Sustainable Carbon Cycles
What are sustainable carbon cycles and why are they important?
The concept of Sustainable Carbon Cycles describes the use of Carbon in our manufacturing processes and products in such a way that it contributes to reaching the climate neutrality goals.
To reach these goals, the chemical industry can rely on a broad array of complementary technologies and efficient processes. It includes feedstock choices or deploying technologies like Carbon Capture and Utilisation (CCU), Carbon Capture and Storage (CCS) and chemical recycling.
How sustainable carbon cycles can help us on our way to climate neutrality
When working towards the climate goals identified in the Paris Agreement and assessing progresses, it is important to consider the amount of CO2 already present in the atmosphere as well as the generation of additional CO2 emissions through feedstock and power choices. As an increasing CO2 concentration in the atmosphere plays a role in the rising of global temperatures, to reach the goals of the Paris Agreement it is important that “cumulative CO2 emissions are kept within a budget by reducing global annual CO2 emissions to net zero at the medium to long term.” ”
So, by thinking in terms of “atmospheric carbon budget,” it is possible to determine the “carbon” impact of any action performed by any actor on the climate goals identified in the Paris Agreement.
Indeed, every decision, every undertaken action where carbon is involved has an impact on this budget; and the impact can be positive, negative, or neutral. More specifically, there can be three main changes in the atmospheric carbon budget:
- CO2 can be removed from the atmosphere; in this case, the balance would be negative as the amount of CO2 in the atmosphere is reduced; which means we have a positive impact on the environment.
- AdditionalCO2 emissions in the atmosphere can be avoided; in this case, the balance would be zero and our impact neutral.
- More CO2 can be emitted; in this case, it means additional CO2 emissions are added to the atmosphere lowering the remaining budget and this could hamper achieving the Paris Agreement goals.
The chemical sector needs, and will need in the future, carbon molecules as a raw material for our products. However, by working towards establishing sustainable carbon cycles we have the opportunity to get the carbon we need from different sources, ultimately controlling the impact we have on the atmospheric carbon budget.
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The main four sources of carbon are:
using carbon from plants
CO2 exists naturally in the atmosphere. Plants capture CO2 through photosynthesis while growing. We can use the carbon content of biomass as feedstock to produce chemical products. In case the carbon of the products will be emitted after use, we would still have CO2 neutral balance . Tomorrow, when the economic system is even more circular, we will be able to keep biogenic carbon in the loop by reusing it over and over again. In this case, we would approach a carbon removal situation, keeping the carbon stored in the products, the so-called “carbon removal pool”. If we combine the use of biogenic carbon with CCS, we will have CO2 removed from the atmosphere.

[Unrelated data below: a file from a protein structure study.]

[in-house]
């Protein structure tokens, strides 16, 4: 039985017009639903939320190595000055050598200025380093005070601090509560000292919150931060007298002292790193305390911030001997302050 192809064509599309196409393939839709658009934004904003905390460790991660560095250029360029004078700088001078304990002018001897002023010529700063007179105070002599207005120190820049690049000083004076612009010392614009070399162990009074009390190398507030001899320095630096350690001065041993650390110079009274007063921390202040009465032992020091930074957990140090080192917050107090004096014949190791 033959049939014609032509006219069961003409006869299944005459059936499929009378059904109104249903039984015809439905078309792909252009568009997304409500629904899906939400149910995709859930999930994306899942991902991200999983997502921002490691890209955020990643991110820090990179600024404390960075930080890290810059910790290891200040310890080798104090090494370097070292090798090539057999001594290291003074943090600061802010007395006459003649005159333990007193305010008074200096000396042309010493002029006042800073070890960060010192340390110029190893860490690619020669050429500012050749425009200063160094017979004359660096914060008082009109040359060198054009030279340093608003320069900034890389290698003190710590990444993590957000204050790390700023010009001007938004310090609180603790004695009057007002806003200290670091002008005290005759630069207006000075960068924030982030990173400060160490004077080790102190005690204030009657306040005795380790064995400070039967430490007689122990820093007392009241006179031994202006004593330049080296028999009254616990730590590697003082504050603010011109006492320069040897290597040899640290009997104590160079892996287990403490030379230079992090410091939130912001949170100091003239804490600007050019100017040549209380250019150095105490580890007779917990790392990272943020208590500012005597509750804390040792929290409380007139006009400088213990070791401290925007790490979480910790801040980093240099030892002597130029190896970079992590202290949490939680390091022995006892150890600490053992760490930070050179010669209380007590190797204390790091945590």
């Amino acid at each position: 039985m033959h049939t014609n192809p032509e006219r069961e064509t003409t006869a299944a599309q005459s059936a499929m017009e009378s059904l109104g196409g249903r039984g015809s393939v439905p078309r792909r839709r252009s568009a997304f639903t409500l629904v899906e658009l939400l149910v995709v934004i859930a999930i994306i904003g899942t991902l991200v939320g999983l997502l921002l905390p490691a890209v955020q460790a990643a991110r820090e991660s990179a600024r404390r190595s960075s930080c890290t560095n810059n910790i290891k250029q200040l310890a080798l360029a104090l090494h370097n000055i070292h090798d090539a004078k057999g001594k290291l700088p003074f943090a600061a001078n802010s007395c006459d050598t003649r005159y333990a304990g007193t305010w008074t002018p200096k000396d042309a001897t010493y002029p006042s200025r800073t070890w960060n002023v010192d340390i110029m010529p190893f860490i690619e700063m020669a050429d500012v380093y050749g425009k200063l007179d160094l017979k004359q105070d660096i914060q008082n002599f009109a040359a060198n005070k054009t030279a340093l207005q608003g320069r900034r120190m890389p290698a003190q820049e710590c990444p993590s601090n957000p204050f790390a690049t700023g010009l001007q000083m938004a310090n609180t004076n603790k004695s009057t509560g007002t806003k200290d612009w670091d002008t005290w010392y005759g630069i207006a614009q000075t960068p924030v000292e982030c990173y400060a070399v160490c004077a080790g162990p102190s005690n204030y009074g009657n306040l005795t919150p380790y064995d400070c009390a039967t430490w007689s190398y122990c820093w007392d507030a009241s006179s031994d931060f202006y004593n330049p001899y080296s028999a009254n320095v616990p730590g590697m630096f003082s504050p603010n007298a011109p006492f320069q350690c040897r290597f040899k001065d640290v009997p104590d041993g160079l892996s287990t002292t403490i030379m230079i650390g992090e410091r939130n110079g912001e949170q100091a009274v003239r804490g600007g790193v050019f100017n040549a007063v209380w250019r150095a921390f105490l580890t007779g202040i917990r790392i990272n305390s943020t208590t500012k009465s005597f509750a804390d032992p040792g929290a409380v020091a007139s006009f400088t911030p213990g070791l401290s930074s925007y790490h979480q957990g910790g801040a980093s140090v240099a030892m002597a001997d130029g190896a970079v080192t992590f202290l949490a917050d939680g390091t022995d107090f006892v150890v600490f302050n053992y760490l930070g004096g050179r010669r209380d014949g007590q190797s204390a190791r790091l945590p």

using carbon from the atmosphere
Once scaled-up and powered with low-carbon energy, technologies like Direct Air Capture (DAC) could help us use carbon that is already in the atmosphere to create our products. In an maximized circularity scenario, we would approach a removal by keep the carbon in the “carbon removal pool”. Also in this case, if combined with CCS and powered with low-carbon energy, this option could result in a carbon removal.
using carbon from industrial processes
Industrial processes from different sectors emit CO2. If this CO2 stream is captured at the very emission source via Carbon Capture and Utilisation (CCU) technology, then we can transform it into feedstock and bring it back into the economic in a circular way. The first immediate benefit of this approach is avoiding additional CO2 emissions in the atmosphere. If we combine this with Carbon Capture and Storage, we could reach a net-zero emissions, or even remove CO2 if the CCS technology is powered with low-carbon energy and the carbon comes from biogenic sources.
using carbon that in previous lifecycles of manufactured products came from fossil sources
Some of the carbon molecules currently present in our economy originally come from fossil sources. By making them circular, we can reduce their overall footprint. For example, technologies like chemical recycling can help us recycle “used” carbon into new feedstock. In this way, “old” carbon can then be reused to create new chemical products and be kept in so called “carbon chemical pools,” in which it will be “trapped” (or stored) for years or decades.
Additional mitigation measures
While recycling carbon and avoiding emissions is the first course of action, this will not be enough to reach climate-neutral by 2050. The deployment of additional technologies such as Carbon Capture and Storage (CCS) will help us to address remaining “hard-to-abate” emissions. Carbon Capture and Storage can help us have a substantial impact on our atmospheric carbon budget by increasing our ability to remove CO2 from the atmosphere, hence going above and beyond “simple” emission avoidance.
Last but not least, access to cheap and abundant low-carbon energy is pivotal to realise the sustainable carbon cycles in a fully sustainable way.